|Fr 14 February 1868||OUR IRON-CLAD FLEET. — A return likely to be called for annually has been laid before Parliament, giving an account of our iron-clad fleet built, building, or ordered. The return, which is dated the 30th of August, 1867, contains a list of 31 ships then completed, 13 of them wholly armour-clad, and 18 partially. They are: — The Black Prince, 32 guns; Warrior, 32; Defence, 16; Resistance, 16; Achilles, 26; Hector, 18: Valiant, 18; Minotaur, 26; Agincourt, 26; Northumberland, 26; Royal Oak, 24; Prince Consort, 24; Caledonia, 24; Ocean, 24; Royal Alfred 18; Zealous, 20; Bellerophon, 15; Lord Clyde, 24; Lord Warden, 18; Penelope, 11; Pallas, 8; Favourite, 10; Research, 4; Enterprise, 4; Waterwitch, 2; Vixen, 2; Viper, 2; Royal Sovereign, 5; Prince Albert, 4; Scorpion, 4; Wivern, 4. Twenty-one of these ships are of more than 3,000 tons each. Six other ships were at the date of this return building; two to be wholly armour-clad, and four partially; the Hercules, just launched; the Monarch, 6 guns, to be launched in June; the Captain, 6, the Repulse, 12, to be launched in April; the Audacious, 14, in December; and the Invincible, 14, in March, 1869. All these six ships exceed 3,700 tons. Another, the Bellona, is ordered [and apparently later cancelled]. Lastly, there are the four wholly armour-clad batteries launched in 1855 and 1856, the Erebus, Terror, Thunderbolt, and Thunder; the three first of 16 guns, and the last 14, their tonnage ranging from 1,469 to 1,973. The first cost of the 31 iron-clad ships completed amounted in the whole to 7,284,294l. This includes fittings, but the accounts for some of the latter ships are not yet closed, and this sum does not include incidental and establishment charges. These last indirect charges, calculated in accordance with the recommendation of the Committee on Dockyard Manufactures, add about 35 per cent. to the gross direct charges for labour and materials expended upon each ship in the financial year 1864-65, about 51 per cent. for 1865-66, and the year 1866-67 is for the present estimated to show the same ratio of 51 per cent. These indirect charges have amounted, on the Bellerophon, to no less than 114,372l.; Lord Warden, 104.292l., with a further addition to follow: Royal Alfred, 69,999l., also liable to some addition; Lord Clyde, 66,964l.; Pallas, 61,076l. The most costly of the ships have been the Minotaur, 450,774l.; the Agincourt, 446,048l., both of them with unsettled claims for extra payment; the Northumberland, 433,130l., with the accounts not yet closed; the Achilles, 444,590l.; and the Hercules, estimated at 401,000l. Further sums have to be added to the cost of these ships for dockyard, incidental, and establishment charges.|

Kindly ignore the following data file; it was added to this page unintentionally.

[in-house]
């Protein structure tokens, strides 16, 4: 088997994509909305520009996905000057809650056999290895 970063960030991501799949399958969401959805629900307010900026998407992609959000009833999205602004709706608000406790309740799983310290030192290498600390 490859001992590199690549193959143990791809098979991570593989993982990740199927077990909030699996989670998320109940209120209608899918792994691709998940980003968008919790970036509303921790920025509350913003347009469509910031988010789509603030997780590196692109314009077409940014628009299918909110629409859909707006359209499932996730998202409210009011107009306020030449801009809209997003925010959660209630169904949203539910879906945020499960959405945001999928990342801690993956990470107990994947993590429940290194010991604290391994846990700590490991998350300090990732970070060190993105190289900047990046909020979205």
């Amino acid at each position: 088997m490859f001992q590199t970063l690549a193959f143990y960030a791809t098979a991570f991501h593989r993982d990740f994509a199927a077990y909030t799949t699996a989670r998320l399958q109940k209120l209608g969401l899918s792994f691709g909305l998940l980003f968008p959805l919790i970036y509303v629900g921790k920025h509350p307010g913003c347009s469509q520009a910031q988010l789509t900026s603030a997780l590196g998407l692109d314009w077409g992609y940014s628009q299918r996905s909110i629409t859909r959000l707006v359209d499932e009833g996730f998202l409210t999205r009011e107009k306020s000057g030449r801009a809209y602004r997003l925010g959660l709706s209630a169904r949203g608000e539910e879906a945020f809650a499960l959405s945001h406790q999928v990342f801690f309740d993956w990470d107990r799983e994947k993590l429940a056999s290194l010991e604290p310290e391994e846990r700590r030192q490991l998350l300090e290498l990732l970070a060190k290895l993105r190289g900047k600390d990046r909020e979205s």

|Ma 8 August 1870||The Reports of Vice-Admiral Sir Thomas Matthew Charles Symonds upon the Trials of Her Majesty’s ships Monarch and Captain, to which so many people have been looking forward with interest, have at length been published, and will well repay perusal. No such terse and practical Reports, so far as we can remember, have for a long time been laid before Parliament. Admiral Symonds points out drawbacks in either vessel, but is quick to recognize the superiority of both to all the broadsides under his command. Both ships, he says, are "very easy in a seaway, and can use their guns in any sea in which an action is likely to be fought." Instructed to watch carefully "the effect of a sea combined with force of double reefed topsail breeze on the ship with low freeboard, whether there would be a liability of the height of the wave interfering with the efficiency of the fire of the 12-inch guns of the Captain," he reports that "the ship of low freeboard has shown no failing on this point; . . . they hit a target (a small cask and flag) distant 1,000 yards to windward (at the third shot); and in a treble-reefed topsail breeze and sea, shot were dropped 1,000 yards to windward, the sea not interfering in any way." After a heavy gale on the night of the 29th of May "both ships were very steady;" on the 2d of June, in a long heavy swell from N.W., when the greatest rolling of the Warrior was 10 degrees, the greatest rolling of the Monarch was five, and of the Captain less than four degrees. On the 25th of May, when "the Minotaur's main deck was wet throughout by the sea entering the weather ports, and a great spray wet the poop" of the flagship, the turrets of the Captain were not in any way inconvenienced. Her hurricane deck was dry, although the sea washed freely over her main deck, "but in a far less degree than I anticipated." The Admiral recommends the Monarch to be altered by the removal of the forecastle, the bow guns, and their protecting ironplated bulkhead - on which, by the by, Mr. Reed, in his letter published by us to-day, particularly plumes himself - and then "the Monarch would have no equal among present ships of war;" and his verdict on the other vessel, as she now floats, without alteration, is, - "The Captain is a most formidable ship, and could, I believe, by her superior armament, destroy all the broadside ships of this squadron in detail." This sentence of the Admiral, who has never been known as a partisan of turret-ships, - whatever Mr. Reed may now think fit to assert in this respect, completely confirms the opinion of our Special Correspondent, who last year accompanied the combined squadrons under the Admiralty flag and startled the public mind by writing, - "There can be no manner of doubt that had the Monarch been an enemy, with her turret and four 25-ton guns in working order, she could have steamed down on the fleet from her windward position, and have sunk fully one-half of the ships before her own fire could have been silenced by her being sunk or blown up in turn.”|